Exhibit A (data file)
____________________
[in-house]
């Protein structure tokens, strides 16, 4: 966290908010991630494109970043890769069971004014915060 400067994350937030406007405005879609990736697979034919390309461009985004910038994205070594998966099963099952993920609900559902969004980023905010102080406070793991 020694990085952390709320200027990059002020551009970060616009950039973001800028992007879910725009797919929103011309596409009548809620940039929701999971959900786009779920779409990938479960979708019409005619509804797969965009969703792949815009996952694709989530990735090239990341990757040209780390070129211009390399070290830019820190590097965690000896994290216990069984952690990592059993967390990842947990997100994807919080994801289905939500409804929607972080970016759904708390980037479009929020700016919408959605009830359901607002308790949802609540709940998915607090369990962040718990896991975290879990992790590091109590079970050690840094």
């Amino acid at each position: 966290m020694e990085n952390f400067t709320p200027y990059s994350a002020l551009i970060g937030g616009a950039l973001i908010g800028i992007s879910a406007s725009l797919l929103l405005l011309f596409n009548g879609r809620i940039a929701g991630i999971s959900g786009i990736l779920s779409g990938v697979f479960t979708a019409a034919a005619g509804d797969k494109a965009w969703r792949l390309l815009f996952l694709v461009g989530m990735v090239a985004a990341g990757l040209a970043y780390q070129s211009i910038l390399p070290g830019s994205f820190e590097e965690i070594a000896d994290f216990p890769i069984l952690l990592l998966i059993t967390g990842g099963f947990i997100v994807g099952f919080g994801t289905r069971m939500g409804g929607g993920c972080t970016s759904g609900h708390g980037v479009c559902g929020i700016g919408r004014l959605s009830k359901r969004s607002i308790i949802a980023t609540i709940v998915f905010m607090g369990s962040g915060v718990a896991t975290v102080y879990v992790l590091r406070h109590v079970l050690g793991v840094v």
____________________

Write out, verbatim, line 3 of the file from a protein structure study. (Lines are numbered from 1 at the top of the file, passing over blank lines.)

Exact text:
């Amino acid at each position: 966290m020694e990085n952390f400067t709320p200027y990059s994350a002020l551009i970060g937030g616009a950039l973001i908010g800028i992007s879910a406007s725009l797919l929103l405005l011309f596409n009548g879609r809620i940039a929701g991630i999971s959900g786009i990736l779920s779409g990938v697979f479960t979708a019409a034919a005619g509804d797969k494109a965009w969703r792949l390309l815009f996952l694709v461009g989530m990735v090239a985004a990341g990757l040209a970043y780390q070129s211009i910038l390399p070290g830019s994205f820190e590097e965690i070594a000896d994290f216990p890769i069984l952690l990592l998966i059993t967390g990842g099963f947990i997100v994807g099952f919080g994801t289905r069971m939500g409804g929607g993920c972080t970016s759904g609900h708390g980037v479009c559902g929020i700016g919408r004014l959605s009830k359901r969004s607002i308790i949802a980023t609540i709940v998915f905010m607090g369990s962040g915060v718990a896991t975290v102080y879990v992790l590091r406070h109590v079970l050690g793991v840094v």